Ere long, the Malagazeri, the chief tributary of Lake Tanganayika, was seen winding between heavy thickets of verdure, offering an asylum to many water-courses that spring from the torrents formed in the season of freshets, or from ponds hollowed in the clayey soil. To observers looking from a height, it was a chain of waterfalls thrown across the whole western face of the country.
Animals with huge humps were feeding in the luxuriant prairies, and were half hidden, sometimes, in the tall grass; spreading forests in bloom redolent of spicy perfumes presented themselves to the gaze like immense bouquets; but, in these bouquets, lions, leopards, hyenas, and tigers, were then crouching for shelter from the last hot rays of the setting sun. From time to time, an elephant made the tall tops of the undergrowth sway to and fro, and you could hear the crackling of huge branches as his ponderous ivory tusks broke them in his way.
“What a sporting country!” exclaimed Dick, unable longer to restrain his enthusiasm; “why, a single ball fired at random into those forests would bring down game worthy of it. Suppose we try it once!”
“No, my dear Dick; the night is close at hand—a threatening night with a tempest in the background—and the storms are awful in this country, where the heated soil is like one vast electric battery.”
“You are right, sir,” said Joe, “the heat has got to be enough to choke one, and the breeze has died away. One can feel that something’s coming.”
“The atmosphere is saturated with electricity,” replied the doctor; “every living creature is sensible that this state of the air portends a struggle of the elements, and I confess that I never before was so full of the fluid myself.”
“Well, then,” suggested Dick, “would it not be advisable to alight?”
“On the contrary, Dick, I’d rather go up, only that I am afraid of being carried out of my course by these counter-currents contending in the atmosphere.”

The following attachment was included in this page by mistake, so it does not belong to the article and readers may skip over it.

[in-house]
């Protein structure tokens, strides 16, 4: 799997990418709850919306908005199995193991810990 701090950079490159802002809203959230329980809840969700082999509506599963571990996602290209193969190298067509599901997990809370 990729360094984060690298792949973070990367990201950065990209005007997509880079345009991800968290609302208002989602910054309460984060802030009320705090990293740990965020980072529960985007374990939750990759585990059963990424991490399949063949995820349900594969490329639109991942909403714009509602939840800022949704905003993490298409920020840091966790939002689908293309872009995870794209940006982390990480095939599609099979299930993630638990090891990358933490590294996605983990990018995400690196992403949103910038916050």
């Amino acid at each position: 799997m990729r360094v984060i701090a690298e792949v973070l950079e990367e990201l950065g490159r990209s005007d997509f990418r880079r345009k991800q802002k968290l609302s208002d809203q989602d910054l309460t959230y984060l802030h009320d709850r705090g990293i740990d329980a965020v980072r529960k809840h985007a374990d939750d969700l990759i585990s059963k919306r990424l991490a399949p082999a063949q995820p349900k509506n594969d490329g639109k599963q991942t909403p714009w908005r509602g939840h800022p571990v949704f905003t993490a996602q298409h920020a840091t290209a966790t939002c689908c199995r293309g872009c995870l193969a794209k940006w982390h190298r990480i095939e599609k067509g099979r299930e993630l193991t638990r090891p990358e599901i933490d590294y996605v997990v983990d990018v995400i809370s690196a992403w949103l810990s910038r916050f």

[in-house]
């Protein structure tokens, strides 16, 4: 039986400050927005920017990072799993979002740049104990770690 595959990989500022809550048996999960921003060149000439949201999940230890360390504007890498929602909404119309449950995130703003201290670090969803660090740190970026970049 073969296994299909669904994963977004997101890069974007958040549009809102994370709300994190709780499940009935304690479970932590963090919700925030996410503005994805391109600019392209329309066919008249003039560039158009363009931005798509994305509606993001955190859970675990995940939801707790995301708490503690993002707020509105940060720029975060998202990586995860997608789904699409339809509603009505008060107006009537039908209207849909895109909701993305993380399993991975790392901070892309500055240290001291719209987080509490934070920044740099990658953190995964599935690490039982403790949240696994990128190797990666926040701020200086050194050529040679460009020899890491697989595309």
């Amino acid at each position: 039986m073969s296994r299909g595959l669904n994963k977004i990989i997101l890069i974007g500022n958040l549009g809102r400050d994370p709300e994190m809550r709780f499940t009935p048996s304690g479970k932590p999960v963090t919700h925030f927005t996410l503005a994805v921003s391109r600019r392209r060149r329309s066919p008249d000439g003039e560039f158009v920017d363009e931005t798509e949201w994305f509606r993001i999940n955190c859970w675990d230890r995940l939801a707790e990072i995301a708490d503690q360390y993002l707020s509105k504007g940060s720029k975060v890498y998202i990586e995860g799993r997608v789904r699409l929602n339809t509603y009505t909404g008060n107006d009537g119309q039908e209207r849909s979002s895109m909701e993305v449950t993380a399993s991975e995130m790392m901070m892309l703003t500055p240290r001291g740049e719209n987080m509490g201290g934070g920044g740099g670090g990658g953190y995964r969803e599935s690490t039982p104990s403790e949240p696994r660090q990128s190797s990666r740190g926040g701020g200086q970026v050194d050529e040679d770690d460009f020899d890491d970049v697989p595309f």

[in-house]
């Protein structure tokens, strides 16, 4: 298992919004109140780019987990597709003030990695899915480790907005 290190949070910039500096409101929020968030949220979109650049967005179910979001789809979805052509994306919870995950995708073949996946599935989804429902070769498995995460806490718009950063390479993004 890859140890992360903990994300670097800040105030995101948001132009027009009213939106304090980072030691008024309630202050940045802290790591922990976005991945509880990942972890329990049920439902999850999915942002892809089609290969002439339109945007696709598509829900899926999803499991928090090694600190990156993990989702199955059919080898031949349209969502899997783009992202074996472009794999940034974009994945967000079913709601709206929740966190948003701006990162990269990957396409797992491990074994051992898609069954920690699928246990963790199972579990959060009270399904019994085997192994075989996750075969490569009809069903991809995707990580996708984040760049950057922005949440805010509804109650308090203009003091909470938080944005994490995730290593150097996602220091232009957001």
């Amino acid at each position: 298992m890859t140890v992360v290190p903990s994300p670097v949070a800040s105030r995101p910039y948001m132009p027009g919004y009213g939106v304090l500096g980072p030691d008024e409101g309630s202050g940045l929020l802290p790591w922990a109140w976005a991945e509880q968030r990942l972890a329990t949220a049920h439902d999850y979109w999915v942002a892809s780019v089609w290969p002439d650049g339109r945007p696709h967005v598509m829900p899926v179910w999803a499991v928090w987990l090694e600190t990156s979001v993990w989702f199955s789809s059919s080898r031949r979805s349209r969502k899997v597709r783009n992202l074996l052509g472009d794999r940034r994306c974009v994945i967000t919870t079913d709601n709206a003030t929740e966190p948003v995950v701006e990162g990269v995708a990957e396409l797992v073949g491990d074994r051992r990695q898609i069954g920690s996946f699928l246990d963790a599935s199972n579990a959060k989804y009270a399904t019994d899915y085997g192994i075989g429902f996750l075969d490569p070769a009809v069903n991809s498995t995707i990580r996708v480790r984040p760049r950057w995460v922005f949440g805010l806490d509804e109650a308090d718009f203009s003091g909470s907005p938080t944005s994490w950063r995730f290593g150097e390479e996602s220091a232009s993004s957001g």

“Have you any idea, then, of abandoning the route that we have followed since we left the coast?”
“If I can manage to do so,” replied the doctor, “I will turn more directly northward, by from seven to eight degrees; I shall then endeavor to ascend toward the presumed latitudes of the sources of the Nile; perhaps we may discover some traces of Captain Speke’s expedition or of M. de Heuglin’s caravan. Unless I am mistaken, we are at thirty-two degrees forty minutes east longitude, and I should like to ascend directly north of the equator.”
“Look there!” exclaimed Kennedy, suddenly, “see those hippopotami sliding out of the pools—those masses of blood-colored flesh—and those crocodiles snuffing the air aloud!”
“They’re choking!” ejaculated Joe. “Ah! what a fine way to travel this is; and how one can snap his fingers at all that vermin!—Doctor! Mr. Kennedy! see those packs of wild animals hurrying along close together. There are fully two hundred. Those are wolves.”
“No! Joe, not wolves, but wild dogs; a famous breed that does not hesitate to attack the lion himself. They are the worst customers a traveller could meet, for they would instantly tear him to pieces.”
“Well, it isn’t Joe that’ll undertake to muzzle them!” responded that amiable youth. “After all, though, if that’s the nature of the beast, we mustn’t be too hard on them for it!”